One thing which seems to have happened organically as women have moved into ordained ministry is that, just as some of my male colleagues are called “Father,” that respect has been transferred to women in ministry as “Mother.”  I don’t particularly like this; it makes me sound like a nun (misunderstanding again; and people often assume I’m a nun anyway, but I certainly am not)!  Besides, I think it just tends to lead to people projecting their mother issues onto me (more than they would already).  But my biggest objection to “Mother” is actually that I object to “Father.”  Did Jesus not say, “Call no one your father on earth, for you have one Father; the one in heaven”?  It’s a pretty simple principle, isn’t it?  There is a problem here about gender equality, though; because the use of Father is so entrenched, if a woman refuses to use Mother, it can make her seem less than her male colleagues.  So from some people who genuinely mean it as a respectful courtesy I grin and bear it.

Formally (for purposes of addressing mail and so forth), my title is Reverend.  Generally speaking, this is the title I prefer if you’re going to use one, and I encourage small children to call me “Rev” rather than “Mother” when their parents are teaching them to be polite.  Of course, Australian society is fairly relaxed about titles in general, so I tend to tell adults they don’t need to call me Reverend, unless they’re telemarketers.  But it does bother me when forms and computer systems give me the options of Mrs, Ms, and Miss, but not Revd, (or indeed Dr. or other titles).  Come on, it’s the year 2015; you think women don’t do anything to earn other options?  Is a little flexibility really so hard?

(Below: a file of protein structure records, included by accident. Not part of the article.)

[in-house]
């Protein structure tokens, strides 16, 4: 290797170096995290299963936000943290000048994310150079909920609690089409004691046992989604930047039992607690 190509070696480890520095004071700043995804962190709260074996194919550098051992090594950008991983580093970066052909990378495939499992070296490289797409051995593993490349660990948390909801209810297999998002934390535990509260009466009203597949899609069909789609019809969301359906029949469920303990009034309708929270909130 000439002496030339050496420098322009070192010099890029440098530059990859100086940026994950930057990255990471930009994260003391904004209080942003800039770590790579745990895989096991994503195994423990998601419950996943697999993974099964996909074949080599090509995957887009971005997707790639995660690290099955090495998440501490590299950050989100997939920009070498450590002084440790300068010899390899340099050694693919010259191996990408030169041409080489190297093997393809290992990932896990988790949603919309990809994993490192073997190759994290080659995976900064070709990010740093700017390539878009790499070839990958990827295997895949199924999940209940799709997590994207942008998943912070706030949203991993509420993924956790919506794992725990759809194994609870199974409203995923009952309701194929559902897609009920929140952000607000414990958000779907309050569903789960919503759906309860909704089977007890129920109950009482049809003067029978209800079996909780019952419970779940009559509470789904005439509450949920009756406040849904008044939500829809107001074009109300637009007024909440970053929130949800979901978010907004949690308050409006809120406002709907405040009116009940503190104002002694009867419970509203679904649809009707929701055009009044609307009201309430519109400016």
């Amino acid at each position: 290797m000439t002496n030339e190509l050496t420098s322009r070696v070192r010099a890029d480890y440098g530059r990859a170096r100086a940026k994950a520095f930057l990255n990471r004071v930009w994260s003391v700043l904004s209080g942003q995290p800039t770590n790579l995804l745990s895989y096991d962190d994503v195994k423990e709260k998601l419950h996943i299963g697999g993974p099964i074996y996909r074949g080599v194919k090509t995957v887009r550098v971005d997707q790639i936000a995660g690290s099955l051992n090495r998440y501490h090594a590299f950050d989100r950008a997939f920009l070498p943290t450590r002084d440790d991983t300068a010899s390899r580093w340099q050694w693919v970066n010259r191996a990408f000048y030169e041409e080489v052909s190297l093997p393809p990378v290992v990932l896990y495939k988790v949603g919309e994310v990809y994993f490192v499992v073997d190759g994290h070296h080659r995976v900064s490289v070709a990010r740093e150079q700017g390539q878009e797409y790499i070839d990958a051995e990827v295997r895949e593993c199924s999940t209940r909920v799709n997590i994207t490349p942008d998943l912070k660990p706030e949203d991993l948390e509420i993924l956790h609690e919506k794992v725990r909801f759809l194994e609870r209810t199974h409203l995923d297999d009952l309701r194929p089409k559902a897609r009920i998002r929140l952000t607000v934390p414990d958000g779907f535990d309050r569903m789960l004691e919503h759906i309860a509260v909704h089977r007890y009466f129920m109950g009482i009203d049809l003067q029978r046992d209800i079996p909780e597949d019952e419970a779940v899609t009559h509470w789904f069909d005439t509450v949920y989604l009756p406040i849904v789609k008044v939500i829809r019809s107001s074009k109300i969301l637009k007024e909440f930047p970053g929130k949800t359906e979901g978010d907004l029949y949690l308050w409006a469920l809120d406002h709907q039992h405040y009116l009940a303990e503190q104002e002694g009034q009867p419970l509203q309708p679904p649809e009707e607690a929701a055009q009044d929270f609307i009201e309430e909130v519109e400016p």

Ahem.  I digress.

One option many of my colleagues use is to call themselves a “minister.”  I tend to shy away from this, partly because I believe we are all supposed to minister to one another in the body of Christ, and so we should all be “ministers.”  And also partly because it’s a very imprecise term; a “minister” could be a lay person with a specialist ministry (eg. with children), or a lay person working as a chaplain or in a limited pastoral capacity in a parish, or a deacon, or a priest, or a bishop… it doesn’t tell you anything about what my role is.

Another option – not traditionally one used much by Anglicans, but it is becoming more common as the influence of American mega-churches grows – is “pastor” (and the associated use of terms like “senior pastor,” “associate pastor,” etc).  I don’t use this at all; it’s a title used for  members of the clergy in the Baptist or Lutheran denominations (and probably some others), so again, I think it would cause confusion to use it.  And while being “pastoral” is part of what I do, and in this I follow the example of Christ, who laid down his life for the sheep, it seems to me to really reflect only one aspect of the role.  And I react badly to uncritical borrowing from outside our tradition; what is wrong with Anglican titles, that we should need to ignore them in favour of whatever ecclesial phenomenon is flavour of the month?